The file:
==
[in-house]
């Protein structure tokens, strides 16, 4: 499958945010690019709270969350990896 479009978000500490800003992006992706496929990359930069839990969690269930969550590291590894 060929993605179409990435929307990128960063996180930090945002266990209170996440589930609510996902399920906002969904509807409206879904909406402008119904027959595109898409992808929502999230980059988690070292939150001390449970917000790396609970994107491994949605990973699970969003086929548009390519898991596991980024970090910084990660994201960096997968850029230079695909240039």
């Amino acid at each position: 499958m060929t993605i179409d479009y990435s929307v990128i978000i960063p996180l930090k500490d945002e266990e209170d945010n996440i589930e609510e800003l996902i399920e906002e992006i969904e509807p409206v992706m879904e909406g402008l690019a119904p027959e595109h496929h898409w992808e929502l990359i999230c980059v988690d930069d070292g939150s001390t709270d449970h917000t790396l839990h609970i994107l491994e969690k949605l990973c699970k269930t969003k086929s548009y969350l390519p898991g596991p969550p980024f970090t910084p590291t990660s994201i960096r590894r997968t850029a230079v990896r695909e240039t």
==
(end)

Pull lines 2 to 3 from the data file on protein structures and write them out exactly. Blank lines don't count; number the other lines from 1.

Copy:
């Protein structure tokens, strides 16, 4: 499958945010690019709270969350990896 479009978000500490800003992006992706496929990359930069839990969690269930969550590291590894 060929993605179409990435929307990128960063996180930090945002266990209170996440589930609510996902399920906002969904509807409206879904909406402008119904027959595109898409992808929502999230980059988690070292939150001390449970917000790396609970994107491994949605990973699970969003086929548009390519898991596991980024970090910084990660994201960096997968850029230079695909240039």
């Amino acid at each position: 499958m060929t993605i179409d479009y990435s929307v990128i978000i960063p996180l930090k500490d945002e266990e209170d945010n996440i589930e609510e800003l996902i399920e906002e992006i969904e509807p409206v992706m879904e909406g402008l690019a119904p027959e595109h496929h898409w992808e929502l990359i999230c980059v988690d930069d070292g939150s001390t709270d449970h917000t790396l839990h609970i994107l491994e969690k949605l990973c699970k269930t969003k086929s548009y969350l390519p898991g596991p969550p980024f970090t910084p590291t990660s994201i960096r590894r997968t850029a230079v990896r695909e240039t």